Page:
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Re: Do you have questions about Living Wills or Advance Directives? Ask our Expert.

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Message 1 of 14

Hi @AnitaL834850 , and thank you for your post.  I would urge you to re-consider talking to a professional and perhaps seeking out what services are available in your state (there are many programs that do pro or low bono wills and estate planning).  It can be a small up-front investment, but the benefit to you and your loved ones can be significant.  

 

Wills are not as simple as knowing who you want to inherit what assets.  You're right to say that all the bases may not be covered by simply filling out a form.  For example, an attorney can work with you on the best ways to leave assets to charities to maximize your gift to them, whether there are deeds that can pass your home directly to someone without need for probate, how to avoid your assets going to creditors instead of your loved ones, ways you can title your accounts now so that they go right to your loved ones when you pass, and countless other ways.   It is possible that probate can be avoided completely and you can squash any possible conflicts among your heirs by way of a well-crafted estate plan.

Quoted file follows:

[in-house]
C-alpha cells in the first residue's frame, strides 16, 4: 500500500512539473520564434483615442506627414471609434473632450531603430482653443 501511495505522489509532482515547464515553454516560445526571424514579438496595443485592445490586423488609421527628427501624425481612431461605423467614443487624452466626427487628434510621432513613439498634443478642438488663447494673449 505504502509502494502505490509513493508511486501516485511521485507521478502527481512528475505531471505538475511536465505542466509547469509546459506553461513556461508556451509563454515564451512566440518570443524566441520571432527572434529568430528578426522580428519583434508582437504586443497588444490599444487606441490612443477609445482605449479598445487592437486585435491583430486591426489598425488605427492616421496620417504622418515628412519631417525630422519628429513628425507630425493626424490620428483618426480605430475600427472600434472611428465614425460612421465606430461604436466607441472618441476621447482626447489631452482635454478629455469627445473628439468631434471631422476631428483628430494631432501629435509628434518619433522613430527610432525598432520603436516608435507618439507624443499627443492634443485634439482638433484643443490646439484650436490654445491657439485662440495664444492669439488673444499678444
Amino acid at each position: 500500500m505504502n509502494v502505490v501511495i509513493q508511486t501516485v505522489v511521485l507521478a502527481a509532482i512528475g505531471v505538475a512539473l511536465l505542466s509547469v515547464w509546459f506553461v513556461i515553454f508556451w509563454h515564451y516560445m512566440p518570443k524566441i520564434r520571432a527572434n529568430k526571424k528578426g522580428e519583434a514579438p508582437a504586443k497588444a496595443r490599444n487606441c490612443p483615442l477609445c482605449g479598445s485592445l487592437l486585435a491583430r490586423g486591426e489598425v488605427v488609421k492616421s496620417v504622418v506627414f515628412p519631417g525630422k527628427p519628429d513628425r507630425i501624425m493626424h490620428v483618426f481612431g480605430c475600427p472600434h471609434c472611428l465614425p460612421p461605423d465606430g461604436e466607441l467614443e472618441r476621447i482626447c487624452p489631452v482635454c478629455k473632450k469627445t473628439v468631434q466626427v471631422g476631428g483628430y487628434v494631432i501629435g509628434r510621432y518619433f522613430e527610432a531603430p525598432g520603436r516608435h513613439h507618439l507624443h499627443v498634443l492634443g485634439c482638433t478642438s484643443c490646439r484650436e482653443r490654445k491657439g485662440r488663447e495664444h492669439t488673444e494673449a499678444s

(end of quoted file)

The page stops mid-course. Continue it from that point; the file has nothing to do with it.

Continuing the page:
There are form wills out there, but they generally don't cover the full picture (the full picture including the practical side of how does everything work after you've passed).   I have cases right now that are taking years to sort out because a person used a form from the internet to make a will.   Each and every one of those cases wouldn't exist if they hadn't done that.    

 

I share this personal story sometimes:  my mother did a will online.   She wanted something in writing after she and my father divorced.  She didn't want to bother me to do it and wanted to avoid any appearance that I was self-serving by writing her will.   I definitely don't think she expected to pass away at age 61.  But, she did.  So, I ended up having to file a probate with the court using a lousy will.  She didn't have much in the way of assets, and if she had planned differently, a probate court case wouldn't have been needed in the first place.  It personally cost me thousands of dollars to get the court case completed, occupied a year of my life, and was incredibly stressful.  I had to jump through legal hoops that could have been avoided with a better will.  A relative came out of the woodwork to ask for money (that didn't exist) because he had "helped" my mother during her lifetime.  That suit got dismissed because that's not a legal request, but I had to deal with it regardless.  It's also when I learned the old saying, "Where there's a Will, there's a Relative."  Oh, the heartburn.